Reference : The importance of short-term memory for order in dissociating short-term memory and l...
Scientific congresses and symposiums : Poster
Social & behavioral sciences, psychology : Theoretical & cognitive psychology
http://hdl.handle.net/2268/92058
The importance of short-term memory for order in dissociating short-term memory and language deficits
English
Attout, Lucie mailto [Université de Liège - ULg > Département de Psychologie : cognition et comportement > Psychopathologie cognitive >]
VAN DER KAA, Marie-Anne [Centre Hospitalier Universitaire de Liège - CHU > > Neurologie Sart Tilman >]
GEORGE, Mercédès mailto [Centre Hospitalier Universitaire de Liège - CHU > > Neurologie Sart Tilman >]
Majerus, Steve mailto [Université de Liège - ULg > Département de Psychologie : cognition et comportement > Psychopathologie cognitive >]
27-May-2011
No
International
BAPS 2011 meeting
27 mai 2011
BAPS
Gand
Belgium
[en] Order processing ; short term memory ; aphasia
[en] Selective verbal short-term memory (STM) deficits are rare, and when they appear, they are often associated with a history of aphasia, raising doubts about the selectivity of these deficits. We explore here the distinction between STM for item information and STM for order information to separate STM and language impairments. Recent models of STM consider that STM for item information depends upon activation of the language system, and hence item STM deficits should be associated with language impairment. By contrast, STM for order information is considered to recruit a specific system, distinct from the language system. In this view, order STM should be impaired in patients with STM deficits that cannot be accounted for by language impairment. We applied this rationale to the exploration of STM profiles of patients MB and CG. Patient MB showed mild phonological impairment and associated STM deficits. As predicted, these were characterized by poor item STM but preserved order STM. Patient CG showed verbal STM deficits with no associated language deficits. His STM deficit was characterized by poor order STM but relatively preserved item STM. This study presents the first double dissociation between item and order STM deficits, demonstrating the necessity of this distinction for understanding selective STM impairment.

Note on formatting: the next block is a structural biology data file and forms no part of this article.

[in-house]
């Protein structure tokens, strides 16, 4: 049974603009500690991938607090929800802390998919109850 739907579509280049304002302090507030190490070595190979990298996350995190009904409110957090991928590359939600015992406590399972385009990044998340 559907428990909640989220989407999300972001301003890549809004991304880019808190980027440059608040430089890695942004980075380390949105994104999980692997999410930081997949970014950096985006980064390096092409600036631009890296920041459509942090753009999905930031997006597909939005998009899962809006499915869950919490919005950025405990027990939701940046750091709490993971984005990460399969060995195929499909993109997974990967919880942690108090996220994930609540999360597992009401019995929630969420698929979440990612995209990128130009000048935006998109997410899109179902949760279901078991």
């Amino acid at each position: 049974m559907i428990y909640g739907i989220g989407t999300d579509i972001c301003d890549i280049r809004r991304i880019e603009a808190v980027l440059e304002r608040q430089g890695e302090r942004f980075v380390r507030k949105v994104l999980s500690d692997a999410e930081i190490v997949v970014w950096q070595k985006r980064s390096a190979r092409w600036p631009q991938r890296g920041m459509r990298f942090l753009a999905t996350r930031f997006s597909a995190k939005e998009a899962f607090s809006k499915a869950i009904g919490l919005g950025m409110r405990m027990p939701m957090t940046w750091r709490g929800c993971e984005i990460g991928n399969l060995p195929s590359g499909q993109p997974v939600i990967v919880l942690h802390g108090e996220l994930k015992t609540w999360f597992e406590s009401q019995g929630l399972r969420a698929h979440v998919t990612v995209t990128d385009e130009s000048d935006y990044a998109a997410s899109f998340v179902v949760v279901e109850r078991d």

Researchers ; Professionals ; Students
http://hdl.handle.net/2268/92058

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